///2009 Abstract Details
2009 Abstract Details2018-05-01T17:45:11+00:00

The Use of a Massive Transfusion Protocol for an Emergency Cesarean Hysterectomy due to a Previously Undiagnosed Placenta Percreta

Abstract Number: 213
Abstract Type: Case Report/Case Series

Jeffrey Wright MD1 ; Sachin H Mehta MD2

Introduction: Massive Transfusion Protocols (MTP) have been implemented in many trauma centers for the resuscitation of acutely exsanguinating trauma victims. We present a case in which our institutions MTP was applied to treat life-threatening hemorrhage resulting from a previously undiagnosed placenta percreta.

Case: A healthy 33 year old G6P1 at 30 weeks gestation presented for urgent repeat cesarean delivery for breech and preterm labor. Spinal anesthesia was administered with hyperbaric bupivacaine to obtain a T3 level, and the procedure progressed to delivery of the child. At this point, profuse bleeding occurred, and the placenta was noted to be adherent to the uterus. The patient became hypotensive and tachycardic, and additional large bore IV access and aggressive volume resuscitation were begun.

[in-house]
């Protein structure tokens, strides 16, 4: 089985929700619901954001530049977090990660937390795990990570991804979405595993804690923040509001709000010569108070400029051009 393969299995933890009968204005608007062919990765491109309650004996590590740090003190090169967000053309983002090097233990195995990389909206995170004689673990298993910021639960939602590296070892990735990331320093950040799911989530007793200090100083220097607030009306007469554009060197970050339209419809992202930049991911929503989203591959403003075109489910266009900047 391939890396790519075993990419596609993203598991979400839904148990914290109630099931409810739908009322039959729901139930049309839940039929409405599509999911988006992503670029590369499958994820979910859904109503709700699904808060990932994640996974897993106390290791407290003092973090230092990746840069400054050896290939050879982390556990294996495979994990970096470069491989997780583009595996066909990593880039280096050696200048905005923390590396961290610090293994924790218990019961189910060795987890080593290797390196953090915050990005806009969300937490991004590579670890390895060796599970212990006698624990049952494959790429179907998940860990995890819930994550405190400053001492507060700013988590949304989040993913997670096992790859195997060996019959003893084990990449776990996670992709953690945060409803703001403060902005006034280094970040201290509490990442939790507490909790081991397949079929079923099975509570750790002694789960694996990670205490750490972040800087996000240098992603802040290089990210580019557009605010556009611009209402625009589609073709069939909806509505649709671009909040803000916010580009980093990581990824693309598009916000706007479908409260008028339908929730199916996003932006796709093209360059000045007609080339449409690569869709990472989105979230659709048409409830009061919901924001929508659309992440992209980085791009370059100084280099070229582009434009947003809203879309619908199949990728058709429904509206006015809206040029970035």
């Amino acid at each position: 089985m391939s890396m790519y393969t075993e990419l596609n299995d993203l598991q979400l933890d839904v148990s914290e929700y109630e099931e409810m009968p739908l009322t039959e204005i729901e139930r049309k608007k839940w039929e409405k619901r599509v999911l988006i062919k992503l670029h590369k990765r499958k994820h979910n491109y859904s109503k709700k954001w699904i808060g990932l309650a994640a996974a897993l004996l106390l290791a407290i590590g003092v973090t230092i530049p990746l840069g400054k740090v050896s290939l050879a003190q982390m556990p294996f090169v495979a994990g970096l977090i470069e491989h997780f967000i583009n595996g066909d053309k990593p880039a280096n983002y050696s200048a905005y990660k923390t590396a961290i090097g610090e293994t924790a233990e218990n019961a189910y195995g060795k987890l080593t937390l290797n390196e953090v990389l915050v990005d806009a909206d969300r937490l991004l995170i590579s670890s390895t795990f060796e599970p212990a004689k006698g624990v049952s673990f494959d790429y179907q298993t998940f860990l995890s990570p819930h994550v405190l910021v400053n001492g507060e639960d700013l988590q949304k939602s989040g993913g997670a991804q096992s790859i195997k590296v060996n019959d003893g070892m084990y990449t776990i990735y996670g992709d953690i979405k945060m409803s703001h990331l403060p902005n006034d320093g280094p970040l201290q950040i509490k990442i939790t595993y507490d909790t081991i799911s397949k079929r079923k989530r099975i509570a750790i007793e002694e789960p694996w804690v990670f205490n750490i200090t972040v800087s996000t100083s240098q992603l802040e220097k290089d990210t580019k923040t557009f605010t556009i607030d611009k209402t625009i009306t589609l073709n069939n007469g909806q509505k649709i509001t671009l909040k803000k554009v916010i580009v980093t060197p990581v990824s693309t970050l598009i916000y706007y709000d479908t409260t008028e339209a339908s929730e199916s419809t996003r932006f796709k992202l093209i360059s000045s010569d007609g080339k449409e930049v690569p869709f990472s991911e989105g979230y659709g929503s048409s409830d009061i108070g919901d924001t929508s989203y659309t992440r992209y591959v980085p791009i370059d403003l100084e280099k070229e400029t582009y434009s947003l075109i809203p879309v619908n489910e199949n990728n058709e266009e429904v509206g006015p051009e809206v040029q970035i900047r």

Simultaneously, the emergency operator was called and was asked to initiate the MTP for our patient. After initially resisting because the MTP as written required a trauma attending for activation, the operator relented. Upon MTP activation, blood product coolers were automatically brought by a runner from the blood bank (2nd floor) to the obstetric OR (8th floor) at set intervals (figure 1). Emergent hysterectomy and bladder repair were performed under general anesthesia. During the case, chest compressions and epinephrine were required on two occasions for pulseless electrical activity. Ultimately, the patient received 29 units of PRBCs, 24 units FFP, 4 six-packs of platelets, 3 eight-packs of cryoprecipitate, and 8mg of activated-factor VII.

Once all visible bleeding was controlled, the patients abdomen was packed and the she was transferred to the surgical ICU on a vasopressin infusion for further stabilization. The patients perioperative INR peaked at 1.5, and the PTT and fibrinogen remained within normal limits throughout. Her postoperative course was complicated by necrotizing fasciitis, but she was discharged home in stable condition several weeks later with a healthy neonate.

Discussion: We believe that aggressive resuscitation and the early use of coagulation products per the MTP helped our patient avoid a dilutional coagulopathy and associated morbidity. With the automatic delivery of blood products in fixed ratios, critical time was not lost in ordering products and arranging transportation. Since this event, obstetric hemorrhage has officially been incorporated into our institutions criteria for MTP activation.



SOAP 2009